Q&A: A Closer Look At Polling Issues That May Be Hard To Fix

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Polls prior to the Nov. 3 election found wide leads for Joe Biden in states like Wisconsin and Pennsylvania that ended up being very close on election night. [chrisdorney / Shutterstock]
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Analysis of this year’s presidential election started even before Joe Biden was announced as president-elect and while election officials in many states hurried toward a final count. A lot of early attention has been on polling and why opinion polls in here in Ohio, as well as Wisconsin and Florida overestimated support for Biden. All this came after 2016, when many polls underestimated support for Donald Trump. All Things Considered Host Tony Ganzer spoke with ideastream’s Matt Richmond about what happened with the polls this time around.

Do we know much about what happened this year?

There won’t be a good answer until exit polls are finalized and there are really close looks at who the voters were, who actually showed up at the polls.

After 2016, there was a report by the American Association for Public Opinion Research and the top recommendation they came up with is that pollsters need to start adding weight to voters without a college education, that those voters don’t respond to surveys that often and that tends to be where you would pick up a lot more Trump supporters.

I spoke with Charles Franklin, who runs the Marquette Law School poll. They know Wisconsin really well, and he said that they’ve always been doing that and their poll was still off by four points. He thinks that there was a different problem this year.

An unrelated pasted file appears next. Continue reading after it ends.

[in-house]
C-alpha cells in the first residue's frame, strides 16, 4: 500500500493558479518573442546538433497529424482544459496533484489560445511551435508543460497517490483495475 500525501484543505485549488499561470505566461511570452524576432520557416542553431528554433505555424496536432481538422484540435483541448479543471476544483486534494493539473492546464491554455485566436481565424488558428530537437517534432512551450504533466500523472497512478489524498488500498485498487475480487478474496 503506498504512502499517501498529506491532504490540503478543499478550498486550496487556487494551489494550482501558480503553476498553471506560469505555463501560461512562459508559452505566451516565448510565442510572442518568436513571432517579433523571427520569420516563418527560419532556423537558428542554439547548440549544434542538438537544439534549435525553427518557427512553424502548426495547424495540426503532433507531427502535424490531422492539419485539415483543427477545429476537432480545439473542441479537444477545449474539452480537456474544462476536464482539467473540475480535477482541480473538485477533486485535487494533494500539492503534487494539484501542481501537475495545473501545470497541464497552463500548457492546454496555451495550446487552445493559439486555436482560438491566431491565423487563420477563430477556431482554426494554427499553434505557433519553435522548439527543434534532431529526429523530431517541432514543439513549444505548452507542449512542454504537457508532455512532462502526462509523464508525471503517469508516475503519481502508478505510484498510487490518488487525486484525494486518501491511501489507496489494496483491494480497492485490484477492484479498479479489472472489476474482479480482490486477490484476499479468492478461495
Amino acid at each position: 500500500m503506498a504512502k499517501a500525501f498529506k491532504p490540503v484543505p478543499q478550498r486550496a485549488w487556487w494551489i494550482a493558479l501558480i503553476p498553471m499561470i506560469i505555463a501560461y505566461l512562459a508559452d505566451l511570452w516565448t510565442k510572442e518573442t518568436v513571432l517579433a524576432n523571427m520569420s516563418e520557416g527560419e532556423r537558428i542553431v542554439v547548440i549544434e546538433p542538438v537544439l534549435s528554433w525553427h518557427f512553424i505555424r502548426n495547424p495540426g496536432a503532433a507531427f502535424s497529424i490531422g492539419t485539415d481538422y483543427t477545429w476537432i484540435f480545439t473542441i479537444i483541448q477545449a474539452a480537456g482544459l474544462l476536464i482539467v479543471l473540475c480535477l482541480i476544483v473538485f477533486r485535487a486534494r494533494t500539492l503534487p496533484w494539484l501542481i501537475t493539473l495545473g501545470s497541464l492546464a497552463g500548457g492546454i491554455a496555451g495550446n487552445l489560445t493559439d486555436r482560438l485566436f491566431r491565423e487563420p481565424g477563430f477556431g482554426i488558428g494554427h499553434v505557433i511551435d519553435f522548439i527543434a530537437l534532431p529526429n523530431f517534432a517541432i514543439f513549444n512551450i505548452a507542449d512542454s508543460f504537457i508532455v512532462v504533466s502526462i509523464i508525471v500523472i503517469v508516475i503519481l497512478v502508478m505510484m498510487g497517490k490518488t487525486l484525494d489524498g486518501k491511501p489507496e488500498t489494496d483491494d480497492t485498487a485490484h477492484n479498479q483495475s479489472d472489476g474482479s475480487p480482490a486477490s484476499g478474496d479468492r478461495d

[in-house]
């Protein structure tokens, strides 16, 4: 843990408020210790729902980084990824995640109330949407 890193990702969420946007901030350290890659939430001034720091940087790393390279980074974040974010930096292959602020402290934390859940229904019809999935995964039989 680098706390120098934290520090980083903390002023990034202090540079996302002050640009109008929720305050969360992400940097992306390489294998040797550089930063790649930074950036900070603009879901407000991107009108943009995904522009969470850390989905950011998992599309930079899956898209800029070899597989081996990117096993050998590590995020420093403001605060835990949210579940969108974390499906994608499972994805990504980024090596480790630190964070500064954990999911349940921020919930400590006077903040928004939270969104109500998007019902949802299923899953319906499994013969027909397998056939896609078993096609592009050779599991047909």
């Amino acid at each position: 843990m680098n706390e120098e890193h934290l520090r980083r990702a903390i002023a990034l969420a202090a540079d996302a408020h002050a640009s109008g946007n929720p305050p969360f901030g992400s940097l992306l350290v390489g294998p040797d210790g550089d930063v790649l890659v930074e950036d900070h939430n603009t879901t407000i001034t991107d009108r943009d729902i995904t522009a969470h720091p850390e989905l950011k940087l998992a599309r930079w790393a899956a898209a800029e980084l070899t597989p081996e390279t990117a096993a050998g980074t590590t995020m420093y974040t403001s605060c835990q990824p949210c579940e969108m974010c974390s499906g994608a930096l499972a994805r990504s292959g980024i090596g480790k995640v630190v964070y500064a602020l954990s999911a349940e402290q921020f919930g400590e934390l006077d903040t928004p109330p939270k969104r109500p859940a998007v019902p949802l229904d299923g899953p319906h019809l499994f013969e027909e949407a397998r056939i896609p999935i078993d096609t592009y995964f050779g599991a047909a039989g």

“That some Trump supporters may be systematically declining to do the survey, in a way that Republican voters prior to Trump did not decline to do the survey,” Franklin said. “I think the president’s rhetoric about fake polls, polls that he doesn’t like, for that matter the broader topic of 'fake news,' has provided four years of reinforcement for the notion that if you’re a Trump supporter, perhaps you don’t want to do the polling.”

Is it fair to say then that Franklin thinks it’s less a problem with methodology and more about maybe the political climate and President Trump as a candidate, even?

I think that’s really his best guess right now. Here he is talking about how it’s just part of a deeper cultural change that has a lot to do with President Trump: “There was a time when people were anxious to take part in polls because they wanted to part of that national conversation. But if that’s changed to an extent in the last few years, then we have more of a problem because some people simply don’t want to participate in that.”

Is there any hope for more accurate polls, or do we just have to wait for an election to gauge support for a candidate?

It could be an issue that goes away when Donald Trump is no longer running. They found in 2018 there weren’t those problems with the polls for governor’s races and Congress.

So that 2017 report the Public Opinion Research Association did, one recommendation they had was to get better polls. One thing you could do would be to pool resources among polling agencies, because each individual poll, not a lot of money goes into it.

Claire Durand, a sociology professor at the University of Montreal, would love to get her hands on data from pollsters. Pollsters will do tests where they try out different methods for reaching people. She doesn’t think that there’s much chance that she and people like her will get their hands on that data.

“I think these pollsters will share only with researchers and they will share with researchers only if researchers are clearly, absolutely not associated with any pollster and with any political party,” Durand said.

Charles Franklin, from Marquette Law School’s poll, says we might have to live with problems like this because of the political climate in the country, because the alternative would be just a dramatic shrinking of the industry. And then all you have left are political party polls or special interest polls.

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